During last week’s episode of TLNT Radio, we talked about the future of social recruiting from two CEO’s who hope to be on the forefront of it: Rick Marini of BranchOut and Dan Finnigan of Jobvite. We also discussed the trends of flexible jobs (and how much growth can really be seen) as well as other news of the last week.
Today at 2 pm Eastern/11 am Pacific, we’ll be talking about the challenges of motivating employees and company culture with Globoforce’s own Derek Irvine. We’ll also be chatting with Kevin Grossman from HR Marketer about some of the retention challenges employers are facing and the overall HR market.
You can listen to it live from the web or you can dial in to (818) 572-8036 to listen to the show or to ask a question. You can also follow the show hashtag on Twitter by searching for #TLNTradio. After the show airs, the archive will be available shortly after the end of the show.
In the first part of the show, we’ll be talking with Derek Irvine, VP of Global Strategy for Globoforce. Derek recently wrote on TLNT about how motivating employees is all about understanding three key issues:
- Do they know how to do their job well?
- Do they know when they do it well?
- Do they know why they should be doing it?
If a manager can’t confidently answer those questions in the affirmative, it is time to really think about how to fix it so managers can effectively motivate their employees. We’ll also be talking about how company culture doesn’t only impact people at work but also how it can influence their personal life as well.
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It’s no secret that many people are looking to move on from their jobs. And while I think it is easy to get too caught up in how miserable a less-than-ideal job can be, it can also make us forget that there are often others who would love to be in that position instead of unemployed (or underemployed). That’s why we’ll be talking to Kevin Grossman, Chief Marketplace Evangelist for HR Marketer, about his recent post on this subject. In it, he says:
53 percent are either looking to leave for a new job or have mentally checked out of their old one. So much for bubbles with kittens in them. Dreams jobs are highly subjective and even if there are universals to them — good money and benefits, family flexibility, guaranteed promotion and success, ample vacation time, constant managerial and collegial support, philanthropic niceties, hugs and kisses (strictly platonic of course) — the believe in them, all of which are intertwined with the great American dream, sets us up for failure early in most of our careers.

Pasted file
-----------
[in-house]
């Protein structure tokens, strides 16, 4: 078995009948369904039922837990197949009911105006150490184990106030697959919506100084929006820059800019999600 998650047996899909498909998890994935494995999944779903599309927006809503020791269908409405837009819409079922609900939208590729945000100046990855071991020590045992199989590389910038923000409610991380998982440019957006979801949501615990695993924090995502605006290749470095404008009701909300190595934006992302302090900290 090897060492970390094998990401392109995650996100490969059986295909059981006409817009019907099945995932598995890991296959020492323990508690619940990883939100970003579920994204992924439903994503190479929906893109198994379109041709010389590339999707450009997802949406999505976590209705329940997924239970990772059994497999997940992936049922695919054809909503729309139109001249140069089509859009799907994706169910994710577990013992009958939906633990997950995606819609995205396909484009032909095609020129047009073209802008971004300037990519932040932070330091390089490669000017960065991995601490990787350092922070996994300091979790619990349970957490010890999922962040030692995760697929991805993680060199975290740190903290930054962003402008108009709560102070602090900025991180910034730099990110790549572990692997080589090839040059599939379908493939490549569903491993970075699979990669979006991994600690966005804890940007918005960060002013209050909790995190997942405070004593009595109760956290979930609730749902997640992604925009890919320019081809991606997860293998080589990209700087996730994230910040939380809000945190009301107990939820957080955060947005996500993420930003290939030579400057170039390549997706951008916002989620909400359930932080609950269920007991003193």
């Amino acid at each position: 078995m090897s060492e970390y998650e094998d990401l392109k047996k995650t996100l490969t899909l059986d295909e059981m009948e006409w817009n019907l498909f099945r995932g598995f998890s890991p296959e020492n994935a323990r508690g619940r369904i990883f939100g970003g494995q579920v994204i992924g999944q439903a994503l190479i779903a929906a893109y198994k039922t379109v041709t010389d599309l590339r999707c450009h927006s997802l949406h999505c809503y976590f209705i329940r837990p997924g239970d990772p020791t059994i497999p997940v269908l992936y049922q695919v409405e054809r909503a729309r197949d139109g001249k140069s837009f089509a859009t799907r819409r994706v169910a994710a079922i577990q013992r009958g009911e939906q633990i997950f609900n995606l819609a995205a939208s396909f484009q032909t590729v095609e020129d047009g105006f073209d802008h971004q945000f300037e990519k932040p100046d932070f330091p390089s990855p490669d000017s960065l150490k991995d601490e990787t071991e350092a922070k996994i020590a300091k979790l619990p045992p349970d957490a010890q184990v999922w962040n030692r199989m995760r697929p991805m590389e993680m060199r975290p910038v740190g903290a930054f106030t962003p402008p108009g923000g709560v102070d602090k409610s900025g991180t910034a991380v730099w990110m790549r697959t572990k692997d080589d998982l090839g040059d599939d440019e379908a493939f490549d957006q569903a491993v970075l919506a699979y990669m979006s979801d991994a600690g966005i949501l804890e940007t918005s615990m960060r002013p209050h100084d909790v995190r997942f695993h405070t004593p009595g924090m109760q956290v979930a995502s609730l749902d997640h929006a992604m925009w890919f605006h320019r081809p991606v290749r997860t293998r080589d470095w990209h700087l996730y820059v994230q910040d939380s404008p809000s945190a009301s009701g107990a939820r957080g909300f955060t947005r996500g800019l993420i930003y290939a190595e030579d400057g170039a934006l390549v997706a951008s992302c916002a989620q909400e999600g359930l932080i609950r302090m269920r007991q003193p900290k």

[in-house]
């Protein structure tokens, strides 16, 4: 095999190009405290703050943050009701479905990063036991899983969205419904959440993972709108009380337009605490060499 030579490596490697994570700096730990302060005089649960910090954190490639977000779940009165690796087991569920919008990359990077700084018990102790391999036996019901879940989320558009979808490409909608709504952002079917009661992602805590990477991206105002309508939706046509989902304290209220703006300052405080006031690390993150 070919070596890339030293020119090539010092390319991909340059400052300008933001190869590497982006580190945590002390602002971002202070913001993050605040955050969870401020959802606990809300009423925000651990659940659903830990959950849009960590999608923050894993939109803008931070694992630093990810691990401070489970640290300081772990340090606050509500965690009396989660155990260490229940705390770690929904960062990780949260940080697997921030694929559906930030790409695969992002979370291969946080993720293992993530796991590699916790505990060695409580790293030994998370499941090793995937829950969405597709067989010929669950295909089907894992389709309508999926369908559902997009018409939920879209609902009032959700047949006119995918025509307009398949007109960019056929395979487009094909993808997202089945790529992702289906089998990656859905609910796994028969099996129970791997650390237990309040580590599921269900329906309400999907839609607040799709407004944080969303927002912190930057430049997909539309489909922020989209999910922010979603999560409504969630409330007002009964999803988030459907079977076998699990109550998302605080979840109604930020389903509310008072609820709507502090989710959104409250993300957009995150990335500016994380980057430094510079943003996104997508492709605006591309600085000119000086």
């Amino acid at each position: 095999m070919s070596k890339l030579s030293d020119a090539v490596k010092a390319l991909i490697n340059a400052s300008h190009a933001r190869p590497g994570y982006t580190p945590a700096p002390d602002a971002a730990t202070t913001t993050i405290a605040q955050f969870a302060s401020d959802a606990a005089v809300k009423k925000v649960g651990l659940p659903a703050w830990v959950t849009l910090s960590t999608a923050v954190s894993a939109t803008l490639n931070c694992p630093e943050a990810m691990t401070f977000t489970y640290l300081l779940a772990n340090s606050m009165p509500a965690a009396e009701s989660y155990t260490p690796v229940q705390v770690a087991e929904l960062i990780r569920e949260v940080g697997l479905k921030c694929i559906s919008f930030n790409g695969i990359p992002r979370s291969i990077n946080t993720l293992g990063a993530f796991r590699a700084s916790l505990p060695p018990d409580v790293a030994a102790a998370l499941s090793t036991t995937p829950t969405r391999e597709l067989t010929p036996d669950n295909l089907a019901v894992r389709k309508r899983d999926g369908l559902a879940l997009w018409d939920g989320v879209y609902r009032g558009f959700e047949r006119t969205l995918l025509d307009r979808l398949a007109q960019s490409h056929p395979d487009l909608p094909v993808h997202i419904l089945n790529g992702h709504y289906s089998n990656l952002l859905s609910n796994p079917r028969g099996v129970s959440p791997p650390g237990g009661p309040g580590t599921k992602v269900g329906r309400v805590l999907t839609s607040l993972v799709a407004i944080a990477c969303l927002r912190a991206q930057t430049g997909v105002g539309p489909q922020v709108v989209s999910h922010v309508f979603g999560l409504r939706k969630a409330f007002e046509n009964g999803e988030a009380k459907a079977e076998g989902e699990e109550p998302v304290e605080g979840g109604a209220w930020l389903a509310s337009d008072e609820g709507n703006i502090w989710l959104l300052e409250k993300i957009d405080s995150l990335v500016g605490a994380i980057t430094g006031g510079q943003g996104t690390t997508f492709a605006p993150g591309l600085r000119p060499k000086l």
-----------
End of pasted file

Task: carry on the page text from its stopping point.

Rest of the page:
In it, he was referencing a study from Mercer that our own John Hollon wrote about:
Mercer, the global HR consulting firm, just released the results of its new What’s Working survey, conducted over the past two quarters among nearly 30,000 workers in 17 countries, including 2,400 workers in the U.S. It found that nearly a third (32 percent ) of American workers are seriously considering leaving their organization at the present time, up sharply from 23 percent in 2005.
As bad as that sounds, another 21 percent of workers say they are not necessarily looking to leave but view their employers unfavorably and have rock-bottom scores on key measures of engagement, meaning that when you combine the two, more than half of all employees (53 percent) are either looking to leave for a new job or have mentally checked out of their old one
More importantly though, I wonder what can be done from the employer side. Especially if little has been done up to this point? We’ll be talking about that and more with Kevin as well as anything else newsworthy that pops up.
Miss our last episode?
You can catch it below, or on the show website.